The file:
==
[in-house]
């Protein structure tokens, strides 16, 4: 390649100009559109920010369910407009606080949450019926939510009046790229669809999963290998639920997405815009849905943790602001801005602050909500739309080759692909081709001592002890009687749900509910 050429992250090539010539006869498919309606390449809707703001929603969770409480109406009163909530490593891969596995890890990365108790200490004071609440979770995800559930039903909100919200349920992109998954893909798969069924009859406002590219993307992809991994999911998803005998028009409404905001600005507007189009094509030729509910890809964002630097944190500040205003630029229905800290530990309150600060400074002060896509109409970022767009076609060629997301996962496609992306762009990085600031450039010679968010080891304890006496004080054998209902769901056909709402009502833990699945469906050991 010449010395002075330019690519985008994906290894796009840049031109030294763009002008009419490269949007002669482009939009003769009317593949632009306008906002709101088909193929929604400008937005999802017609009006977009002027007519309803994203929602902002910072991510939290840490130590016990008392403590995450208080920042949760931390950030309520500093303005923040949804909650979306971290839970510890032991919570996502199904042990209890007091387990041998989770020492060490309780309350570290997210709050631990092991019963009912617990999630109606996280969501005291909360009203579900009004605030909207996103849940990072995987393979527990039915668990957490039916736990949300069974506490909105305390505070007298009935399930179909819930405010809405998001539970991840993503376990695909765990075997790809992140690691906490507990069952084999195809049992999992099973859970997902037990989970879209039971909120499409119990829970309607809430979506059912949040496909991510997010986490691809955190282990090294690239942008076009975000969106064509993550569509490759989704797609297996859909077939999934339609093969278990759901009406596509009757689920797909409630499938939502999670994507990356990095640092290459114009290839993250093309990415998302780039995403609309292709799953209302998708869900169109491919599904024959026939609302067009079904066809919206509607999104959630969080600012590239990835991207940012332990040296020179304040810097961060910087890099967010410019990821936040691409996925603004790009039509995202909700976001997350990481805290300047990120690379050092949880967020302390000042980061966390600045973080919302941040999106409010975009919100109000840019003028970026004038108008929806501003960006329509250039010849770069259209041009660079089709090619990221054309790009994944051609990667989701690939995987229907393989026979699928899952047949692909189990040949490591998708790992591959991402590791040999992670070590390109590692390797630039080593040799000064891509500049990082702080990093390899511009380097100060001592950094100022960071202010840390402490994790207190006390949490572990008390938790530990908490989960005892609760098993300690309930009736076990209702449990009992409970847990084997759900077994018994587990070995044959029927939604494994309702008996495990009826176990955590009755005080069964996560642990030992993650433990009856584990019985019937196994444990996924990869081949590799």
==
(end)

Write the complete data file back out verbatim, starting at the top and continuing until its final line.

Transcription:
[in-house]
């Protein structure tokens, strides 16, 4: 390649100009559109920010369910407009606080949450019926939510009046790229669809999963290998639920997405815009849905943790602001801005602050909500739309080759692909081709001592002890009687749900509910 050429992250090539010539006869498919309606390449809707703001929603969770409480109406009163909530490593891969596995890890990365108790200490004071609440979770995800559930039903909100919200349920992109998954893909798969069924009859406002590219993307992809991994999911998803005998028009409404905001600005507007189009094509030729509910890809964002630097944190500040205003630029229905800290530990309150600060400074002060896509109409970022767009076609060629997301996962496609992306762009990085600031450039010679968010080891304890006496004080054998209902769901056909709402009502833990699945469906050991 010449010395002075330019690519985008994906290894796009840049031109030294763009002008009419490269949007002669482009939009003769009317593949632009306008906002709101088909193929929604400008937005999802017609009006977009002027007519309803994203929602902002910072991510939290840490130590016990008392403590995450208080920042949760931390950030309520500093303005923040949804909650979306971290839970510890032991919570996502199904042990209890007091387990041998989770020492060490309780309350570290997210709050631990092991019963009912617990999630109606996280969501005291909360009203579900009004605030909207996103849940990072995987393979527990039915668990957490039916736990949300069974506490909105305390505070007298009935399930179909819930405010809405998001539970991840993503376990695909765990075997790809992140690691906490507990069952084999195809049992999992099973859970997902037990989970879209039971909120499409119990829970309607809430979506059912949040496909991510997010986490691809955190282990090294690239942008076009975000969106064509993550569509490759989704797609297996859909077939999934339609093969278990759901009406596509009757689920797909409630499938939502999670994507990356990095640092290459114009290839993250093309990415998302780039995403609309292709799953209302998708869900169109491919599904024959026939609302067009079904066809919206509607999104959630969080600012590239990835991207940012332990040296020179304040810097961060910087890099967010410019990821936040691409996925603004790009039509995202909700976001997350990481805290300047990120690379050092949880967020302390000042980061966390600045973080919302941040999106409010975009919100109000840019003028970026004038108008929806501003960006329509250039010849770069259209041009660079089709090619990221054309790009994944051609990667989701690939995987229907393989026979699928899952047949692909189990040949490591998708790992591959991402590791040999992670070590390109590692390797630039080593040799000064891509500049990082702080990093390899511009380097100060001592950094100022960071202010840390402490994790207190006390949490572990008390938790530990908490989960005892609760098993300690309930009736076990209702449990009992409970847990084997759900077994018994587990070995044959029927939604494994309702008996495990009826176990955590009755005080069964996560642990030992993650433990009856584990019985019937196994444990996924990869081949590799």